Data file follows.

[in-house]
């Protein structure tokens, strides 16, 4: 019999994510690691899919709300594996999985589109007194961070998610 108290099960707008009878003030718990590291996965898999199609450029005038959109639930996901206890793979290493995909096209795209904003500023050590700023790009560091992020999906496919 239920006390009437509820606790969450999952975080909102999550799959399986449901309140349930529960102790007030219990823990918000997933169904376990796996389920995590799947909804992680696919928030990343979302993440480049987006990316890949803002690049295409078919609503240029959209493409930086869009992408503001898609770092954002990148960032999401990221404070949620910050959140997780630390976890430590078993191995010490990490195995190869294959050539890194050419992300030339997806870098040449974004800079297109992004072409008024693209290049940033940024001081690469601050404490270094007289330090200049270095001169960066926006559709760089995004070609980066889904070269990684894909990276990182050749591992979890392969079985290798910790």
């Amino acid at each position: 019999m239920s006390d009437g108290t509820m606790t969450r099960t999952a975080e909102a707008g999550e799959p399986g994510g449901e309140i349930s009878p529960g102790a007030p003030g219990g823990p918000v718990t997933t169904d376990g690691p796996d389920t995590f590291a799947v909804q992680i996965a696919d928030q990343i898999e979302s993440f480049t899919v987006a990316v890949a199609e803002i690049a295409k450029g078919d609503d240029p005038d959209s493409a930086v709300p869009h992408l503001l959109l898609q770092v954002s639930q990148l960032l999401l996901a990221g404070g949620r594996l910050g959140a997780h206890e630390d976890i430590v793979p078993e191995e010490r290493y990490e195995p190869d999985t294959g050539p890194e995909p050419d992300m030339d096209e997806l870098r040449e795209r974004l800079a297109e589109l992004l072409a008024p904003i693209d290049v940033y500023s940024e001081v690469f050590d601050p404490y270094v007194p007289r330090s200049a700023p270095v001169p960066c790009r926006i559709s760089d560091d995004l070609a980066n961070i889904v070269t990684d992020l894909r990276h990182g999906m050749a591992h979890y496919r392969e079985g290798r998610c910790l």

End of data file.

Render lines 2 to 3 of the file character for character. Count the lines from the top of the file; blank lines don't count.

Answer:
């Protein structure tokens, strides 16, 4: 019999994510690691899919709300594996999985589109007194961070998610 108290099960707008009878003030718990590291996965898999199609450029005038959109639930996901206890793979290493995909096209795209904003500023050590700023790009560091992020999906496919 239920006390009437509820606790969450999952975080909102999550799959399986449901309140349930529960102790007030219990823990918000997933169904376990796996389920995590799947909804992680696919928030990343979302993440480049987006990316890949803002690049295409078919609503240029959209493409930086869009992408503001898609770092954002990148960032999401990221404070949620910050959140997780630390976890430590078993191995010490990490195995190869294959050539890194050419992300030339997806870098040449974004800079297109992004072409008024693209290049940033940024001081690469601050404490270094007289330090200049270095001169960066926006559709760089995004070609980066889904070269990684894909990276990182050749591992979890392969079985290798910790």
């Amino acid at each position: 019999m239920s006390d009437g108290t509820m606790t969450r099960t999952a975080e909102a707008g999550e799959p399986g994510g449901e309140i349930s009878p529960g102790a007030p003030g219990g823990p918000v718990t997933t169904d376990g690691p796996d389920t995590f590291a799947v909804q992680i996965a696919d928030q990343i898999e979302s993440f480049t899919v987006a990316v890949a199609e803002i690049a295409k450029g078919d609503d240029p005038d959209s493409a930086v709300p869009h992408l503001l959109l898609q770092v954002s639930q990148l960032l999401l996901a990221g404070g949620r594996l910050g959140a997780h206890e630390d976890i430590v793979p078993e191995e010490r290493y990490e195995p190869d999985t294959g050539p890194e995909p050419d992300m030339d096209e997806l870098r040449e795209r974004l800079a297109e589109l992004l072409a008024p904003i693209d290049v940033y500023s940024e001081v690469f050590d601050p404490y270094v007194p007289r330090s200049a700023p270095v001169p960066c790009r926006i559709s760089d560091d995004l070609a980066n961070i889904v070269t990684d992020l894909r990276h990182g999906m050749a591992h979890y496919r392969e079985g290798r998610c910790l």